Purification and characterization of a fibrinogen-degrading protease in Bacteroides fragilis strain YCH46

Y Chen, T Kinouchi, K Kataoka, S Akimoto, Y Ohnishi
Microbiology and Immunology 1995, 39 (12): 967-77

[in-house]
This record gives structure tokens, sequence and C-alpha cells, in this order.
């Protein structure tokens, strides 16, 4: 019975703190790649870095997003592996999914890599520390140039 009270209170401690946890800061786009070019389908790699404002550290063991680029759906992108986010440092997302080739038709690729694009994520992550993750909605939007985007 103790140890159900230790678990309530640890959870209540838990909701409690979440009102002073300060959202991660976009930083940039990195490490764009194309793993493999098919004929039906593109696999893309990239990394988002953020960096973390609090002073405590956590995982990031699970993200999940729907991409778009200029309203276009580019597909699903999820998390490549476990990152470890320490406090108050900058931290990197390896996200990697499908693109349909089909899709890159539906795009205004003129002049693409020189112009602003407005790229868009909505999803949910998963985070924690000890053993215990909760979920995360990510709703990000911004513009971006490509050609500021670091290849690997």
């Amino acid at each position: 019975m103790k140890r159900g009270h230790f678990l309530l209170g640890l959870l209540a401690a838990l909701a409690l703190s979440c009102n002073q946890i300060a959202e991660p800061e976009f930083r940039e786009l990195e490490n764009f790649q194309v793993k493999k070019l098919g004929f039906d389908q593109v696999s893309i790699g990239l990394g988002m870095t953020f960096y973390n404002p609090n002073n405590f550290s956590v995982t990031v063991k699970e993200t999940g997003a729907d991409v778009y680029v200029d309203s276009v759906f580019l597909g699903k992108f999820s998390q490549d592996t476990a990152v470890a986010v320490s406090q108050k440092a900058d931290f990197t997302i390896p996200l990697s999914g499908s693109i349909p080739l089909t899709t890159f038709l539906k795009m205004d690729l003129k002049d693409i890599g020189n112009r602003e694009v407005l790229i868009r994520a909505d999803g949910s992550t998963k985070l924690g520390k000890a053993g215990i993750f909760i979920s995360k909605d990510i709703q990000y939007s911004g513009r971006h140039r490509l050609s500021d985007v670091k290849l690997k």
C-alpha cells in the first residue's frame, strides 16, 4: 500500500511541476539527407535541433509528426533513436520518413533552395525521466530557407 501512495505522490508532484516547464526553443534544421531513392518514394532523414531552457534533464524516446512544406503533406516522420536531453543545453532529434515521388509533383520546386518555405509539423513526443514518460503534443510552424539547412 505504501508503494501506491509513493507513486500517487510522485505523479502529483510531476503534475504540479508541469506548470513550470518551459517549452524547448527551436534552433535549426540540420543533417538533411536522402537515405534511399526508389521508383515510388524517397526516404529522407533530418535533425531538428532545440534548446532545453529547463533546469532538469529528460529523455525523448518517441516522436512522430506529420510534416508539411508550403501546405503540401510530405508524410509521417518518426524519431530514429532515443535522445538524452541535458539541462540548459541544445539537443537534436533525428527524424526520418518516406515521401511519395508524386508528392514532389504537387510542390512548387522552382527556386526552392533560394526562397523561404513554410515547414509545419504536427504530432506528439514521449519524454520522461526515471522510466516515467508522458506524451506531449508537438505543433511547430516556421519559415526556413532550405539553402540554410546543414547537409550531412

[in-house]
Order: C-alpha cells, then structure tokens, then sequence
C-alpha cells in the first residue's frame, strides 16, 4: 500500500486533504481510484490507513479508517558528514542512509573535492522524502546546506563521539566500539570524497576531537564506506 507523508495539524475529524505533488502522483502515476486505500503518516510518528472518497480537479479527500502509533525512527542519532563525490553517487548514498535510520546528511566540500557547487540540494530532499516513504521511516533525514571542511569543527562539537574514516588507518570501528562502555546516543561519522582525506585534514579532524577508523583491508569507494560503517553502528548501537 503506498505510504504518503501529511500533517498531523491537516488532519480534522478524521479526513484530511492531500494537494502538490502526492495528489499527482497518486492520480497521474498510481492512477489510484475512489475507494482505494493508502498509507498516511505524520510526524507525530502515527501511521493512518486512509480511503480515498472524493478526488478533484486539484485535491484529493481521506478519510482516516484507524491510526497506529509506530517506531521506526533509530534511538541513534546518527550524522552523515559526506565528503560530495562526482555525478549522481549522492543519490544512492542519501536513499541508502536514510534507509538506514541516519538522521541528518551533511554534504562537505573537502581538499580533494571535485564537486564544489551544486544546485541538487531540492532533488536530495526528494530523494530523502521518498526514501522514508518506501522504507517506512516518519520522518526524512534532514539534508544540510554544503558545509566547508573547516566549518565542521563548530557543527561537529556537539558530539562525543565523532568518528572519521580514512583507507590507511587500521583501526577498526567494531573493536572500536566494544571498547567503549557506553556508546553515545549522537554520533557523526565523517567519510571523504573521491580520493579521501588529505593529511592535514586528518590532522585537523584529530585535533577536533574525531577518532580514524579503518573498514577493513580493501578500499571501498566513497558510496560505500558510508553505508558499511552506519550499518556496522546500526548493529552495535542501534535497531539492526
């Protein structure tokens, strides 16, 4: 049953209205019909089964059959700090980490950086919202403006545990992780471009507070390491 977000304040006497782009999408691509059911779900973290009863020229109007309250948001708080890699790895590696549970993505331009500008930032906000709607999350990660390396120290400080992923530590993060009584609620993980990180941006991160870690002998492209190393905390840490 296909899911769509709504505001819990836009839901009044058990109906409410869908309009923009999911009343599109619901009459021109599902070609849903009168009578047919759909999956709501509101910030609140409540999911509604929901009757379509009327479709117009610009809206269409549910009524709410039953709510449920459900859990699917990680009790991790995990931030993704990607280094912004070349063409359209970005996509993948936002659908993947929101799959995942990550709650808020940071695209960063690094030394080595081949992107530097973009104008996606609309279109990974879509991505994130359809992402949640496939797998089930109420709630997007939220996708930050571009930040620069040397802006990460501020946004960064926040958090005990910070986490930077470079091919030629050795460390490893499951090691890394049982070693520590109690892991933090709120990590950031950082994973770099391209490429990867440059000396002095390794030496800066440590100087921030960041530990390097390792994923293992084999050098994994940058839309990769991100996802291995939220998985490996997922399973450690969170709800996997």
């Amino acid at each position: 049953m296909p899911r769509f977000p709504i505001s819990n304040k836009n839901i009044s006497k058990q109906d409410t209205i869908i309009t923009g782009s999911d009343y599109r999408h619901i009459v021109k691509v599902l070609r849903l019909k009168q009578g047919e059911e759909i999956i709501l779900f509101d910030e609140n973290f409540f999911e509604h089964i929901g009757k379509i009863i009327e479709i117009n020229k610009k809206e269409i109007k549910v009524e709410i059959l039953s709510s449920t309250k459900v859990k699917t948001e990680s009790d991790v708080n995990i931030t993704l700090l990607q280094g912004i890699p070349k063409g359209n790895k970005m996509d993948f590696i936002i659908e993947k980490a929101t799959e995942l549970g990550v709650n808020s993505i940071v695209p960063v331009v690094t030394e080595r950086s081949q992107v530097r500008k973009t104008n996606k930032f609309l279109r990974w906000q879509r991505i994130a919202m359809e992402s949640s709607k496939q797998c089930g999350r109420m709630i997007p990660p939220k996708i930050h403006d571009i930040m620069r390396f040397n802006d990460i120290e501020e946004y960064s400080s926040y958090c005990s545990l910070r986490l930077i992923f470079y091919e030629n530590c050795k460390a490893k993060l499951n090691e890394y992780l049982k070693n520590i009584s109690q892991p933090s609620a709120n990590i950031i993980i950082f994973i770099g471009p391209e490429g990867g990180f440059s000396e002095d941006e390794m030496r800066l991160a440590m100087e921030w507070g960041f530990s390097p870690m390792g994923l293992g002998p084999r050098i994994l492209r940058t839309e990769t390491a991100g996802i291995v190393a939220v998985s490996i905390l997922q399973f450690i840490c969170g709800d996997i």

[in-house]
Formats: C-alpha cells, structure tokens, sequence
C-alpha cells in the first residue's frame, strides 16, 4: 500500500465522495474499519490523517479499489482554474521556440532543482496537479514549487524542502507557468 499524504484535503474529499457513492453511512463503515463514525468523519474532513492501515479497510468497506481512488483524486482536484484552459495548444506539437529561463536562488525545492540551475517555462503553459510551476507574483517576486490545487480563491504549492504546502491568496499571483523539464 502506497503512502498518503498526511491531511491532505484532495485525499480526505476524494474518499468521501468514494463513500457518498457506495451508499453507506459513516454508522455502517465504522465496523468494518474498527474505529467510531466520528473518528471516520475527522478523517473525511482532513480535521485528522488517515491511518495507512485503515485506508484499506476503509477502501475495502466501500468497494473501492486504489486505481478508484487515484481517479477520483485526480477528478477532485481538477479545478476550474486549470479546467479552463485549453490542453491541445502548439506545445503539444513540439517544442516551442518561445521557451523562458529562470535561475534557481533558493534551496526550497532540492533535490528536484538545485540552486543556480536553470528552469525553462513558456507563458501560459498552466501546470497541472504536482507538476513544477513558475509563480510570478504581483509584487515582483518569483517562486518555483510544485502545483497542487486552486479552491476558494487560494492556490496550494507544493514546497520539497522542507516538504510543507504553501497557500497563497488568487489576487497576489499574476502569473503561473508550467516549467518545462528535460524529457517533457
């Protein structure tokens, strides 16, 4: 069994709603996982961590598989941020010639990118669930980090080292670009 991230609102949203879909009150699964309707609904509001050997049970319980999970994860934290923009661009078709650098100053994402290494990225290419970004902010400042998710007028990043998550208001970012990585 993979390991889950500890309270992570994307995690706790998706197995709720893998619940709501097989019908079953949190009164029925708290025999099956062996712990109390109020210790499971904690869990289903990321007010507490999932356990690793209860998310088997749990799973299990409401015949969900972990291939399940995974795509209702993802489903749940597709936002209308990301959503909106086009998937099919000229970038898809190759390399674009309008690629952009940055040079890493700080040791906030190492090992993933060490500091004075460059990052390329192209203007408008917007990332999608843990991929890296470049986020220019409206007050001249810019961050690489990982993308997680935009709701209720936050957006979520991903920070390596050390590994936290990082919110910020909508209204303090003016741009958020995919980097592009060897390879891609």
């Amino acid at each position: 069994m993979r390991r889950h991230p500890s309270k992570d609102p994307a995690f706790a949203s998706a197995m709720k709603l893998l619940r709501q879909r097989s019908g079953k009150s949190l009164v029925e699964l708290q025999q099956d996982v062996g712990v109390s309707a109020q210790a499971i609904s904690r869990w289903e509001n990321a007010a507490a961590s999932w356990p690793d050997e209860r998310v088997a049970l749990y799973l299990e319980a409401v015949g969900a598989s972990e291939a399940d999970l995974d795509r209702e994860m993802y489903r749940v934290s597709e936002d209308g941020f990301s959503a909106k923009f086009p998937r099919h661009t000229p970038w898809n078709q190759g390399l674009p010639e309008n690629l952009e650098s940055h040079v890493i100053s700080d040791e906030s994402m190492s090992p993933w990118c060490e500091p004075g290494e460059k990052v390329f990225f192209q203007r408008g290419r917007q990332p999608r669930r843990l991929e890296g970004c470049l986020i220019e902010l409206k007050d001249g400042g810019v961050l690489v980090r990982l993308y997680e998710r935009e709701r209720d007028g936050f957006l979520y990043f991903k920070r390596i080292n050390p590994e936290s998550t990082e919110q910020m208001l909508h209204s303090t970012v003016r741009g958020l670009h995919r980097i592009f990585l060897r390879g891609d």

A novel fibrinogenolytic protease was purified from Bacteroides fragilis strain YCH46. The protease was extracted from cells by ultrasonic treatment and was purified 425-fold with a recovery of 2.1% by sequential procedures using azocasein as a substrate. The purified protease showed a single band on sodium dodecyl sulfate-polyacrylamide gel electrophoresis with an estimated molecular weight of 100 kDa, which was consistent with the value obtained by gel filtration, indicating a monomeric native structure. Its optimal pH, Km, and Vmax for azocasein were 7.5, 0.2%, and 286 U/min/mg, respectively. The protease activity was completely inhibited by addition of 1 mM Hg2+, Cu2+, Zn2+, diisopropyl fluorophosphate, N-ethylmaleimide or p-chloromercuribenzoate but not by the inhibitors of metalloprotease or aspartic protease, suggesting that the enzyme is a serine-thiol-like protease. The protease hydrolyzed azocasein, casein, fibrinogen, gelatin, and azocoll, but not bovine serum albumin, ovalbumin, fibrin, fibronectin, immunoglobulins, transferrin, hemoglobin or types I, III, and IV collagen. The enzyme also hydrolyzed the chromogenic substrates alanyl-alanine p-nitroanilide, L-valyl-alanine p-nitroanilide, alanyl-alanyl-valyl-alanine p-nitroanilide, and glycyl-proline p-nitroanilide, but was inert toward L-alanine p-nitroanilide, alanyl-alanyl-alanine p-nitroanilide, and N-alpha-benzoyl-DL-arginine p-nitroanilide. The protease completely hydrolyzed the alpha-chain of fibrinogen at 37 C within 10 hr and at the same time the time required for clotting of protease-treated fibrinogen by thrombin was prolonged. The fibrinogenolytic activity of a crude extract of B. fragilis was stronger than that of other species of the Bacteroides fragilis group tested: B. ovatus, B. distasonis, B. eggerthii, B. uniformis, and B. thetaiotaomicron. These results suggest that the fibrinogenolytic protease is an important biological factor in Bacteroides infection.


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